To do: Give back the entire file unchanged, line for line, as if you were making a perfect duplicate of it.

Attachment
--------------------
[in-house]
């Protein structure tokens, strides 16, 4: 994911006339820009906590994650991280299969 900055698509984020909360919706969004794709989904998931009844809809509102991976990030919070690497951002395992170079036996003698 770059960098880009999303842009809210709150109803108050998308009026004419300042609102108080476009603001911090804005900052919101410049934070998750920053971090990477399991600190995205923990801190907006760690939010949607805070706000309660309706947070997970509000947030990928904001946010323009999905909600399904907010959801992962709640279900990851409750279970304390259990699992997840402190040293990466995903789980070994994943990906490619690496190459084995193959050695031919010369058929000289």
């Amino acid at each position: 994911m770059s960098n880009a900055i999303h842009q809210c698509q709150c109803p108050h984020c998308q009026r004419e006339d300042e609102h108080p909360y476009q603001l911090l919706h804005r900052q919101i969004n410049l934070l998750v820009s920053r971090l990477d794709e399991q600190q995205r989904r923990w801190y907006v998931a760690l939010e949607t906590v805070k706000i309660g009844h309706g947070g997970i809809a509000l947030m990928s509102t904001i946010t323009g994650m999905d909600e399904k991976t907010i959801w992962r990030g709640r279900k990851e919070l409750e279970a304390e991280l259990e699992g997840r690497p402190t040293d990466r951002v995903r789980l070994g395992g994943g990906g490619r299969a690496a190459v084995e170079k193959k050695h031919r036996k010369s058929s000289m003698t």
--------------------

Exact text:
[in-house]
């Protein structure tokens, strides 16, 4: 994911006339820009906590994650991280299969 900055698509984020909360919706969004794709989904998931009844809809509102991976990030919070690497951002395992170079036996003698 770059960098880009999303842009809210709150109803108050998308009026004419300042609102108080476009603001911090804005900052919101410049934070998750920053971090990477399991600190995205923990801190907006760690939010949607805070706000309660309706947070997970509000947030990928904001946010323009999905909600399904907010959801992962709640279900990851409750279970304390259990699992997840402190040293990466995903789980070994994943990906490619690496190459084995193959050695031919010369058929000289």
């Amino acid at each position: 994911m770059s960098n880009a900055i999303h842009q809210c698509q709150c109803p108050h984020c998308q009026r004419e006339d300042e609102h108080p909360y476009q603001l911090l919706h804005r900052q919101i969004n410049l934070l998750v820009s920053r971090l990477d794709e399991q600190q995205r989904r923990w801190y907006v998931a760690l939010e949607t906590v805070k706000i309660g009844h309706g947070g997970i809809a509000l947030m990928s509102t904001i946010t323009g994650m999905d909600e399904k991976t907010i959801w992962r990030g709640r279900k990851e919070l409750e279970a304390e991280l259990e699992g997840r690497p402190t040293d990466r951002v995903r789980l070994g395992g994943g990906g490619r299969a690496a190459v084995e170079k193959k050695h031919r036996k010369s058929s000289m003698t």